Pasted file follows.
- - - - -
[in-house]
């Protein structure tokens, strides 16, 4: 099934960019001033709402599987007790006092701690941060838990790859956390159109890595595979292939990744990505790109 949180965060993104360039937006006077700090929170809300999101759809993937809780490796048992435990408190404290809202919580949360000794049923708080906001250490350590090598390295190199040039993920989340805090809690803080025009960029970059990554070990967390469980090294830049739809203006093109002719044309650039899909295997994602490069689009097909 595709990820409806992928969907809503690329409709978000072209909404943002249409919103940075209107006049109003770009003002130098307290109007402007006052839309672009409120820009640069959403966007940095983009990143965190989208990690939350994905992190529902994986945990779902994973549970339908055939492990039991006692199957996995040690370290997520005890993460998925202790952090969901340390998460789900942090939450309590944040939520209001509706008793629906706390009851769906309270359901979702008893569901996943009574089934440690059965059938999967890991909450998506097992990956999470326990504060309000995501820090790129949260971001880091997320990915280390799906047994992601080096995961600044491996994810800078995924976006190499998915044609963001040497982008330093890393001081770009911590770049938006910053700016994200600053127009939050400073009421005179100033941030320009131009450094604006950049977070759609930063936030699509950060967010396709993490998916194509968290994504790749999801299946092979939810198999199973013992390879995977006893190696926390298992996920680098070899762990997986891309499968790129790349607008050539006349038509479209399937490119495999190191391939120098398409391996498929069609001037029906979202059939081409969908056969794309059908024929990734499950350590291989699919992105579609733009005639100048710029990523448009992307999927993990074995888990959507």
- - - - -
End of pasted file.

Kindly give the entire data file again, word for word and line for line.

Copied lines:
[in-house]
């Protein structure tokens, strides 16, 4: 099934960019001033709402599987007790006092701690941060838990790859956390159109890595595979292939990744990505790109 949180965060993104360039937006006077700090929170809300999101759809993937809780490796048992435990408190404290809202919580949360000794049923708080906001250490350590090598390295190199040039993920989340805090809690803080025009960029970059990554070990967390469980090294830049739809203006093109002719044309650039899909295997994602490069689009097909 595709990820409806992928969907809503690329409709978000072209909404943002249409919103940075209107006049109003770009003002130098307290109007402007006052839309672009409120820009640069959403966007940095983009990143965190989208990690939350994905992190529902994986945990779902994973549970339908055939492990039991006692199957996995040690370290997520005890993460998925202790952090969901340390998460789900942090939450309590944040939520209001509706008793629906706390009851769906309270359901979702008893569901996943009574089934440690059965059938999967890991909450998506097992990956999470326990504060309000995501820090790129949260971001880091997320990915280390799906047994992601080096995961600044491996994810800078995924976006190499998915044609963001040497982008330093890393001081770009911590770049938006910053700016994200600053127009939050400073009421005179100033941030320009131009450094604006950049977070759609930063936030699509950060967010396709993490998916194509968290994504790749999801299946092979939810198999199973013992390879995977006893190696926390298992996920680098070899762990997986891309499968790129790349607008050539006349038509479209399937490119495999190191391939120098398409391996498929069609001037029906979202059939081409969908056969794309059908024929990734499950350590291989699919992105579609733009005639100048710029990523448009992307999927993990074995888990959507």